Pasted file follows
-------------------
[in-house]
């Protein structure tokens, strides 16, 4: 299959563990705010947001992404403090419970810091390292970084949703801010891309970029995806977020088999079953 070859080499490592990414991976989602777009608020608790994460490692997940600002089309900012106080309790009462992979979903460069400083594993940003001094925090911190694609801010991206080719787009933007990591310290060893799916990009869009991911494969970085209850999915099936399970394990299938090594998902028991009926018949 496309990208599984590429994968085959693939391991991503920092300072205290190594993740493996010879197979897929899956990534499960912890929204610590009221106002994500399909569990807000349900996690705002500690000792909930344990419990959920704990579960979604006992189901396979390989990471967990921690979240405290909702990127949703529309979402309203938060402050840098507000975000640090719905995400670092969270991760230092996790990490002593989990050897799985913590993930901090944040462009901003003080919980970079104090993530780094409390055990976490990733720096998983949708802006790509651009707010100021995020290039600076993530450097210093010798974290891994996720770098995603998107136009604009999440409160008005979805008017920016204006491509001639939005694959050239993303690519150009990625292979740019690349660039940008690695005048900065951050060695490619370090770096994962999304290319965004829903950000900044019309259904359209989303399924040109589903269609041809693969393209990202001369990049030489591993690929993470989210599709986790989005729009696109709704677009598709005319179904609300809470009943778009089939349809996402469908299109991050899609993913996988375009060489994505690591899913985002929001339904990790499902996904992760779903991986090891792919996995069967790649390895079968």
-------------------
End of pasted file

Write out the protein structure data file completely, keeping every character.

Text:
[in-house]
């Protein structure tokens, strides 16, 4: 299959563990705010947001992404403090419970810091390292970084949703801010891309970029995806977020088999079953 070859080499490592990414991976989602777009608020608790994460490692997940600002089309900012106080309790009462992979979903460069400083594993940003001094925090911190694609801010991206080719787009933007990591310290060893799916990009869009991911494969970085209850999915099936399970394990299938090594998902028991009926018949 496309990208599984590429994968085959693939391991991503920092300072205290190594993740493996010879197979897929899956990534499960912890929204610590009221106002994500399909569990807000349900996690705002500690000792909930344990419990959920704990579960979604006992189901396979390989990471967990921690979240405290909702990127949703529309979402309203938060402050840098507000975000640090719905995400670092969270991760230092996790990490002593989990050897799985913590993930901090944040462009901003003080919980970079104090993530780094409390055990976490990733720096998983949708802006790509651009707010100021995020290039600076993530450097210093010798974290891994996720770098995603998107136009604009999440409160008005979805008017920016204006491509001639939005694959050239993303690519150009990625292979740019690349660039940008690695005048900065951050060695490619370090770096994962999304290319965004829903950000900044019309259904359209989303399924040109589903269609041809693969393209990202001369990049030489591993690929993470989210599709986790989005729009696109709704677009598709005319179904609300809470009943778009089939349809996402469908299109991050899609993913996988375009060489994505690591899913985002929001339904990790499902996904992760779903991986090891792919996995069967790649390895079968």